As many of you will know already, I suffer from depression. I am usually fine, generally operate normally and – on my medication – you wouldn’t know anything about it. But I still get periodic dips and downers. These days, they are not usually deep set, overly long lasting or particularly serious. But they have a major impact on my sleep, concentration and ability to accomplish much when they rear their head. Such dips would absolutely hammer my sermon preparation.
One of the reasons I work this far ahead is that, if I cannot concentrate on preparation and study, on a given week – even if my illness last for months on end – it doesn’t ultimately affect my sermon prep. Just as if I have loads of pastoral situations that mean I can’t prep much that week, if I suffer a downer that means the same, I operate on the same principle. It doesn’t matter so much. There is a sermon there, broadly ready to go, that means I don’t drop my responsibilities. If I prep nothing that week, it affects nothing that week. It, at worst, means my buffer goes down by a week. That is easily made up on a week where I feel better, I am not overrun with pastoral issues, and I get two sermons done instead.
Not only is this my means of coping with my illness, but it also stops me getting so anxious. I don’t get anxiety over lack of prep because I know, on any given week, it doesn’t matter so much. Sunday will come and if I’ve prepped nothing that week, I still have something reasonable to deliver. But it stops me getting into a cycle of spiralling anxiety for being ill, not being able to prep, worrying about Sunday, anxiety-levels raising which, in turn, makes my depression worse. A 3-month buffer takes all that concern away from me.
All that I’ve said so far depends, mainly, on my own preferences and personality. It is a means of working that works for me. But there is an important reason for prepping so far ahead that goes beyond me. Namely, others need my prep in order to do the ministry they are doing.
Most significantly, we use whole-church curriculum for our Sunday School. So, the children only go out for the sermon, but they study the same passage of scripture as we do. The rest of the service would make no sense to them otherwise because the prayers, songs, testimonies and every other element is really directed as a response to the Word in our service. But my wife, who writes the notes for Sunday School, ideally needs my sermon ahead of time so she can pull out key lessons and applications for the children. She can, of course, read the passage herself and come up with her own lesson based on the main idea. But it is much better if she can see a sermon ahead of time and ensure the adults and children are having the same things emphasised in order to aid conversations between parents and children at home.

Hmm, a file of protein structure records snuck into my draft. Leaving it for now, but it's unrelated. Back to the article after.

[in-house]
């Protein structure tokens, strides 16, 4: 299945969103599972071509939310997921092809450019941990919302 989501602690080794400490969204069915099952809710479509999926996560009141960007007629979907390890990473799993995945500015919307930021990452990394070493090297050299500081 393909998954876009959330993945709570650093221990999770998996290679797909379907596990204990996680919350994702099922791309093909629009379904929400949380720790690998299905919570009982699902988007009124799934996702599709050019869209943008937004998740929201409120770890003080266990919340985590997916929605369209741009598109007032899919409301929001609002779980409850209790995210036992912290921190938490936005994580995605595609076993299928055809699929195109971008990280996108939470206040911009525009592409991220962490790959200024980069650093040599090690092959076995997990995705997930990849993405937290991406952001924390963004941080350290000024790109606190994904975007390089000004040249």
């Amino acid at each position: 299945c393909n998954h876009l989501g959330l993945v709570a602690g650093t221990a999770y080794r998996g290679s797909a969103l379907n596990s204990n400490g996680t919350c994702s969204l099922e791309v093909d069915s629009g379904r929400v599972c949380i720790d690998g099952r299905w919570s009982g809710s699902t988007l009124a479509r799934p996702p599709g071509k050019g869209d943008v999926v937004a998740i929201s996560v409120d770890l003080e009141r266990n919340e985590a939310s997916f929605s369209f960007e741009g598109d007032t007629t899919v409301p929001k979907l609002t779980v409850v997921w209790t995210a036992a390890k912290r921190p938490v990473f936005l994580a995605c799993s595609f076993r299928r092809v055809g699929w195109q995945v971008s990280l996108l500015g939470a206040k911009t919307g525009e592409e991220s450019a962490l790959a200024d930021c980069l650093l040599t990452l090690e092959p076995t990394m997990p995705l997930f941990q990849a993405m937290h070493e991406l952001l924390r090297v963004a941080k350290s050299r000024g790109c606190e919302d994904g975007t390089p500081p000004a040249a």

On top of the Sunday School, we also translate our sermon into Farsi. Whilst it is not essential, it is helpful for our translator to have sight of the sermon ahead of time too. Rather than translating on the fly, he can think about which words need more or less explanation, what ideas require more thought, and can translate most helpfully. Having things available ahead of time serves him more helpfully.
Both these ministries can operate without sight of these things early. When we have visiting speakers, or other people from church preaching, they have to live with things being closer to the deadline. They must either prep matters themselves and accept the differences or get sight of translation at the point of delivery. But, it is evidently more helpful to them – and more beneficial for those engaging with those areas of ministry – to have it earlier. So, I make the effort to ensure things are available for them.
As I said at the top, if others work any other way, that’s absolutely fine. The Bible doesn’t insist everyone work like I do. if it isn’t helpful to you, don’t do it. But I find it is particularly helpful to me. It works for my personality, with my illness and I think works to make my sermons better than they might be otherwise. Most importantly, it helps others engage in their areas of ministry more helpfully too.